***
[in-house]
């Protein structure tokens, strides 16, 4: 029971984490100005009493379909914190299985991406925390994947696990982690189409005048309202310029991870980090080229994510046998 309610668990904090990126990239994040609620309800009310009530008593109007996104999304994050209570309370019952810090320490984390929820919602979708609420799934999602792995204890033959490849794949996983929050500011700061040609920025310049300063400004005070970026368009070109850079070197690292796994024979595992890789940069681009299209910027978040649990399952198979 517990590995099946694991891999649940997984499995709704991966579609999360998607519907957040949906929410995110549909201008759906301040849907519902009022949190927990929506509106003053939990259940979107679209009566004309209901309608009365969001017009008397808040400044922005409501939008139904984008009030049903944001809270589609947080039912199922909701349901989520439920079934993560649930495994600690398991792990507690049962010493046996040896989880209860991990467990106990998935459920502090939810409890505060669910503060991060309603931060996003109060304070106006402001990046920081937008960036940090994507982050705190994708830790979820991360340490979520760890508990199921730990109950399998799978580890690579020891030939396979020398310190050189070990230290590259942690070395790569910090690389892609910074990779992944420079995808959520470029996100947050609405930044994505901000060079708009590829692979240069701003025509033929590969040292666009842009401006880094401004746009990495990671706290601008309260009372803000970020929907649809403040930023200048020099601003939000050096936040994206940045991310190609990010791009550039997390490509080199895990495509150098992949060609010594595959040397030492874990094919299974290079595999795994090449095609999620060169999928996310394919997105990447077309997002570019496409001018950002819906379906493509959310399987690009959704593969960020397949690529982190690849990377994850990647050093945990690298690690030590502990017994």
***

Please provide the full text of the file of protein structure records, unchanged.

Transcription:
[in-house]
């Protein structure tokens, strides 16, 4: 029971984490100005009493379909914190299985991406925390994947696990982690189409005048309202310029991870980090080229994510046998 309610668990904090990126990239994040609620309800009310009530008593109007996104999304994050209570309370019952810090320490984390929820919602979708609420799934999602792995204890033959490849794949996983929050500011700061040609920025310049300063400004005070970026368009070109850079070197690292796994024979595992890789940069681009299209910027978040649990399952198979 517990590995099946694991891999649940997984499995709704991966579609999360998607519907957040949906929410995110549909201008759906301040849907519902009022949190927990929506509106003053939990259940979107679209009566004309209901309608009365969001017009008397808040400044922005409501939008139904984008009030049903944001809270589609947080039912199922909701349901989520439920079934993560649930495994600690398991792990507690049962010493046996040896989880209860991990467990106990998935459920502090939810409890505060669910503060991060309603931060996003109060304070106006402001990046920081937008960036940090994507982050705190994708830790979820991360340490979520760890508990199921730990109950399998799978580890690579020891030939396979020398310190050189070990230290590259942690070395790569910090690389892609910074990779992944420079995808959520470029996100947050609405930044994505901000060079708009590829692979240069701003025509033929590969040292666009842009401006880094401004746009990495990671706290601008309260009372803000970020929907649809403040930023200048020099601003939000050096936040994206940045991310190609990010791009550039997390490509080199895990495509150098992949060609010594595959040397030492874990094919299974290079595999795994090449095609999620060169999928996310394919997105990447077309997002570019496409001018950002819906379906493509959310399987690009959704593969960020397949690529982190690849990377994850990647050093945990690298690690030590502990017994």